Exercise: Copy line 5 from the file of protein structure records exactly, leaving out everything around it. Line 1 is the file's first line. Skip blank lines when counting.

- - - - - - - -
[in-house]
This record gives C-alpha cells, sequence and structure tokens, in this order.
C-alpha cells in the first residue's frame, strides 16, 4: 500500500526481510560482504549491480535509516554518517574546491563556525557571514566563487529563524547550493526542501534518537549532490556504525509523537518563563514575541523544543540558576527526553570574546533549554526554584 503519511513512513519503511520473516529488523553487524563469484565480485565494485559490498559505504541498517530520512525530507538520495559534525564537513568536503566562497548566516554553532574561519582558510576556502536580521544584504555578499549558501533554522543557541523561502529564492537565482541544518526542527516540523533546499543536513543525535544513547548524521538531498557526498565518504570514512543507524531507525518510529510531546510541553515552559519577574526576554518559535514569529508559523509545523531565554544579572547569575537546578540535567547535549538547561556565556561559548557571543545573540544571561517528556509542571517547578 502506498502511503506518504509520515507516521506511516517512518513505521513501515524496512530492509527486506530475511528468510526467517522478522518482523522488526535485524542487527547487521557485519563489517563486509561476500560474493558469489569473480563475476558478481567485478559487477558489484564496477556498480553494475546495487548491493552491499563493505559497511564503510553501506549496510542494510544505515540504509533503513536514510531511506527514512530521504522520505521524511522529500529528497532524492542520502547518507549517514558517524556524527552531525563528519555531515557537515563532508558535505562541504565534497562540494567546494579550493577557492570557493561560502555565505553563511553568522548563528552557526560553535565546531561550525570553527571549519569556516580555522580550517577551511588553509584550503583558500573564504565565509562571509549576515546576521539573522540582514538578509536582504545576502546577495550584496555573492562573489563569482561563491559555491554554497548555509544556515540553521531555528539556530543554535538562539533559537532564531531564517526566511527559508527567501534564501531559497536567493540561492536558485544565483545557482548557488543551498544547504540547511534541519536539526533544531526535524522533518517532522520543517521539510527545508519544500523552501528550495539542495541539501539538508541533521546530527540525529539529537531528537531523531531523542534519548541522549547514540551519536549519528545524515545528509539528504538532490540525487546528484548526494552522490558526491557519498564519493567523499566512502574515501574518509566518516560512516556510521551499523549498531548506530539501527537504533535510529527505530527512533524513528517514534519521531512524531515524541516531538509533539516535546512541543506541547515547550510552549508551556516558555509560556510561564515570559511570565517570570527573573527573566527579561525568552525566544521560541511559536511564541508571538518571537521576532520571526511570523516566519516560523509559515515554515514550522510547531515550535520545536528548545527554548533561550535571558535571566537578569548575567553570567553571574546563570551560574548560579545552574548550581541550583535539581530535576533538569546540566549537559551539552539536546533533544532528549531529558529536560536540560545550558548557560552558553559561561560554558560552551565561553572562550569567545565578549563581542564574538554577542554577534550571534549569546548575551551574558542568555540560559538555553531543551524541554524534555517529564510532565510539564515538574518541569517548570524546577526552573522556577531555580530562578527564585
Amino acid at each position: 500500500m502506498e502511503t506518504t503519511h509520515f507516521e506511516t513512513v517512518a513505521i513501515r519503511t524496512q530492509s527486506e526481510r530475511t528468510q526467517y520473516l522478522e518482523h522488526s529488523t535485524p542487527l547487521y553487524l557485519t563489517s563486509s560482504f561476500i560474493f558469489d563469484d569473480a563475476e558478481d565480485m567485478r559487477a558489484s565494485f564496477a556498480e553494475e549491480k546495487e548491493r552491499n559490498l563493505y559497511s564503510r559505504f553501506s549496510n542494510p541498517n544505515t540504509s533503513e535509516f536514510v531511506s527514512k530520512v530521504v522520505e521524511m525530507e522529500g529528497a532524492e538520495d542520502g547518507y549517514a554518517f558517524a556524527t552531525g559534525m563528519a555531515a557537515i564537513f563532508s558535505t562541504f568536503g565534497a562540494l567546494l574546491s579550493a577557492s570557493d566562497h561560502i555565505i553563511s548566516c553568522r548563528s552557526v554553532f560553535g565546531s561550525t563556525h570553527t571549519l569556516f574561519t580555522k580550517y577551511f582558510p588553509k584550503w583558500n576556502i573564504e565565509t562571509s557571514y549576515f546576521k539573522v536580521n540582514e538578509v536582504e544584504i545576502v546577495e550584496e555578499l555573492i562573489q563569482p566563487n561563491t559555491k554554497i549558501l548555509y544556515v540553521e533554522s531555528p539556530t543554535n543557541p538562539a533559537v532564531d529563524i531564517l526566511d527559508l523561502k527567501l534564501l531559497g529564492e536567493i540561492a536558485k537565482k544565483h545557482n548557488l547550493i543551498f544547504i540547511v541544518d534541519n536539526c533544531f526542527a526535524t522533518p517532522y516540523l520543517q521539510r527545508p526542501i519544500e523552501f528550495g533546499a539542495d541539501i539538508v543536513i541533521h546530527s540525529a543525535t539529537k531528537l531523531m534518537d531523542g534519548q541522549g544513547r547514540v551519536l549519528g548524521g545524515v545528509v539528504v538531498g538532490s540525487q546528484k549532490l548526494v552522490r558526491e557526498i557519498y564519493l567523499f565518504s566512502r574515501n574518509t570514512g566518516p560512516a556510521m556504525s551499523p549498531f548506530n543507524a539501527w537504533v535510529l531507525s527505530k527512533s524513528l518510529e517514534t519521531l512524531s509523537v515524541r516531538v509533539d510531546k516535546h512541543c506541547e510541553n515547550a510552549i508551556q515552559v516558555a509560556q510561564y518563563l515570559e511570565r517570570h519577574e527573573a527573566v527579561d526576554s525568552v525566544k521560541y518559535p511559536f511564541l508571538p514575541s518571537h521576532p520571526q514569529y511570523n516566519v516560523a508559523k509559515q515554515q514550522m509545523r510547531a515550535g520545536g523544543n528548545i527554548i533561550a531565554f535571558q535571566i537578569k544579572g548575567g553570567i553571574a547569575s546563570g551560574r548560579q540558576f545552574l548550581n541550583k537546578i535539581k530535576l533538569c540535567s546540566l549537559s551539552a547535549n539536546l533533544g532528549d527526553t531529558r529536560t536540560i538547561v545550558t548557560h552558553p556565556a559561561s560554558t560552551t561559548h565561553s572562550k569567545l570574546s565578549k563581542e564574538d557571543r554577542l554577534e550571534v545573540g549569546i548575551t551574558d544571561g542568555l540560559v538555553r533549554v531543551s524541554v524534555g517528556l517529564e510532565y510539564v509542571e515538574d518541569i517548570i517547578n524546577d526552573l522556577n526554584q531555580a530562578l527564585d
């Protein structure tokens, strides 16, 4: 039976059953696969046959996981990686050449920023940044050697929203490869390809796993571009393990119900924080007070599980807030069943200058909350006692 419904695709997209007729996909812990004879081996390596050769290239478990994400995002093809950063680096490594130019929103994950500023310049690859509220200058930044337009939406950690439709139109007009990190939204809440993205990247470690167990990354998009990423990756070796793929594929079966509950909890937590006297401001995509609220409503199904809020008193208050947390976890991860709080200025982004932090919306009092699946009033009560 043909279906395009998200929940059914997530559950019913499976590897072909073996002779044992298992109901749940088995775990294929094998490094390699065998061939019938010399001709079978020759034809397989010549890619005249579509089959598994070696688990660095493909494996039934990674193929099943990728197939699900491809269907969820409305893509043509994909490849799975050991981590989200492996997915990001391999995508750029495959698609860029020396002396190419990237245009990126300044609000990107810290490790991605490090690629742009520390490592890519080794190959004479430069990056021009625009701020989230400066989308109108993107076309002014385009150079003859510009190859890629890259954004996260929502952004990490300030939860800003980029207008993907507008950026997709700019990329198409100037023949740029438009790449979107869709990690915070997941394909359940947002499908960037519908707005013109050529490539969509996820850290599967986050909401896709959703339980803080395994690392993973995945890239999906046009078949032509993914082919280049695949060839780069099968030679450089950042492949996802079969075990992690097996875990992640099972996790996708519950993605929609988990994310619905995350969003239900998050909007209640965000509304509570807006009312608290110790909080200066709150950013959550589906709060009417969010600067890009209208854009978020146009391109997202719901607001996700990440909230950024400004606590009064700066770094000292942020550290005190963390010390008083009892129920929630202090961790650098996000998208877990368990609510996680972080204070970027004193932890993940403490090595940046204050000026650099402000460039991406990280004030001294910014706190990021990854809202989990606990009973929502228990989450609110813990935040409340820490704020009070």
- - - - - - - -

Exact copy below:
């Protein structure tokens, strides 16, 4: 039976059953696969046959996981990686050449920023940044050697929203490869390809796993571009393990119900924080007070599980807030069943200058909350006692 419904695709997209007729996909812990004879081996390596050769290239478990994400995002093809950063680096490594130019929103994950500023310049690859509220200058930044337009939406950690439709139109007009990190939204809440993205990247470690167990990354998009990423990756070796793929594929079966509950909890937590006297401001995509609220409503199904809020008193208050947390976890991860709080200025982004932090919306009092699946009033009560 043909279906395009998200929940059914997530559950019913499976590897072909073996002779044992298992109901749940088995775990294929094998490094390699065998061939019938010399001709079978020759034809397989010549890619005249579509089959598994070696688990660095493909494996039934990674193929099943990728197939699900491809269907969820409305893509043509994909490849799975050991981590989200492996997915990001391999995508750029495959698609860029020396002396190419990237245009990126300044609000990107810290490790991605490090690629742009520390490592890519080794190959004479430069990056021009625009701020989230400066989308109108993107076309002014385009150079003859510009190859890629890259954004996260929502952004990490300030939860800003980029207008993907507008950026997709700019990329198409100037023949740029438009790449979107869709990690915070997941394909359940947002499908960037519908707005013109050529490539969509996820850290599967986050909401896709959703339980803080395994690392993973995945890239999906046009078949032509993914082919280049695949060839780069099968030679450089950042492949996802079969075990992690097996875990992640099972996790996708519950993605929609988990994310619905995350969003239900998050909007209640965000509304509570807006009312608290110790909080200066709150950013959550589906709060009417969010600067890009209208854009978020146009391109997202719901607001996700990440909230950024400004606590009064700066770094000292942020550290005190963390010390008083009892129920929630202090961790650098996000998208877990368990609510996680972080204070970027004193932890993940403490090595940046204050000026650099402000460039991406990280004030001294910014706190990021990854809202989990606990009973929502228990989450609110813990935040409340820490704020009070």